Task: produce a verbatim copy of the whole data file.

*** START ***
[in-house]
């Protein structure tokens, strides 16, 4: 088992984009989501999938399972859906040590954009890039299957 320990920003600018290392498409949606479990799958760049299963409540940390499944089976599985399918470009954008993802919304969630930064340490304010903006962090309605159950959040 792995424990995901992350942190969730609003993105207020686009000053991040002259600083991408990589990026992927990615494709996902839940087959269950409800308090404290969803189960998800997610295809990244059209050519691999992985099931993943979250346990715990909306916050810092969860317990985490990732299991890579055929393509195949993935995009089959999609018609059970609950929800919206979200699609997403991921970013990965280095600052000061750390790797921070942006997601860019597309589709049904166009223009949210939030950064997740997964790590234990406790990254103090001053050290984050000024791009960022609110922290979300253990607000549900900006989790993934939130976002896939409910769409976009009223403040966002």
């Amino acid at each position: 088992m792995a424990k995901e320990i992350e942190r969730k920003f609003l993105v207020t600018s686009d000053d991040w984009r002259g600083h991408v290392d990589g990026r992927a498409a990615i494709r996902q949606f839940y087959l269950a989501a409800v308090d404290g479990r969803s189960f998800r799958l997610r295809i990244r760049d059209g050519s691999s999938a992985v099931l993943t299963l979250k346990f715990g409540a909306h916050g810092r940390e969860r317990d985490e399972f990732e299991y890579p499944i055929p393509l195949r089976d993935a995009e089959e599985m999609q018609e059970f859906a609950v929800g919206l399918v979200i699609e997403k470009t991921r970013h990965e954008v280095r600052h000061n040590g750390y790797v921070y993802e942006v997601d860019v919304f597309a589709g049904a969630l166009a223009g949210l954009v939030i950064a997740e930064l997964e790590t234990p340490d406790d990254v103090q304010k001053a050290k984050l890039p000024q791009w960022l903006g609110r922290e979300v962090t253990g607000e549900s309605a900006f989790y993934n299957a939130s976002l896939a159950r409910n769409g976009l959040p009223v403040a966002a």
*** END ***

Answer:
[in-house]
């Protein structure tokens, strides 16, 4: 088992984009989501999938399972859906040590954009890039299957 320990920003600018290392498409949606479990799958760049299963409540940390499944089976599985399918470009954008993802919304969630930064340490304010903006962090309605159950959040 792995424990995901992350942190969730609003993105207020686009000053991040002259600083991408990589990026992927990615494709996902839940087959269950409800308090404290969803189960998800997610295809990244059209050519691999992985099931993943979250346990715990909306916050810092969860317990985490990732299991890579055929393509195949993935995009089959999609018609059970609950929800919206979200699609997403991921970013990965280095600052000061750390790797921070942006997601860019597309589709049904166009223009949210939030950064997740997964790590234990406790990254103090001053050290984050000024791009960022609110922290979300253990607000549900900006989790993934939130976002896939409910769409976009009223403040966002």
């Amino acid at each position: 088992m792995a424990k995901e320990i992350e942190r969730k920003f609003l993105v207020t600018s686009d000053d991040w984009r002259g600083h991408v290392d990589g990026r992927a498409a990615i494709r996902q949606f839940y087959l269950a989501a409800v308090d404290g479990r969803s189960f998800r799958l997610r295809i990244r760049d059209g050519s691999s999938a992985v099931l993943t299963l979250k346990f715990g409540a909306h916050g810092r940390e969860r317990d985490e399972f990732e299991y890579p499944i055929p393509l195949r089976d993935a995009e089959e599985m999609q018609e059970f859906a609950v929800g919206l399918v979200i699609e997403k470009t991921r970013h990965e954008v280095r600052h000061n040590g750390y790797v921070y993802e942006v997601d860019v919304f597309a589709g049904a969630l166009a223009g949210l954009v939030i950064a997740e930064l997964e790590t234990p340490d406790d990254v103090q304010k001053a050290k984050l890039p000024q791009w960022l903006g609110r922290e979300v962090t253990g607000e549900s309605a900006f989790y993934n299957a939130s976002l896939a159950r409910n769409g976009l959040p009223v403040a966002a």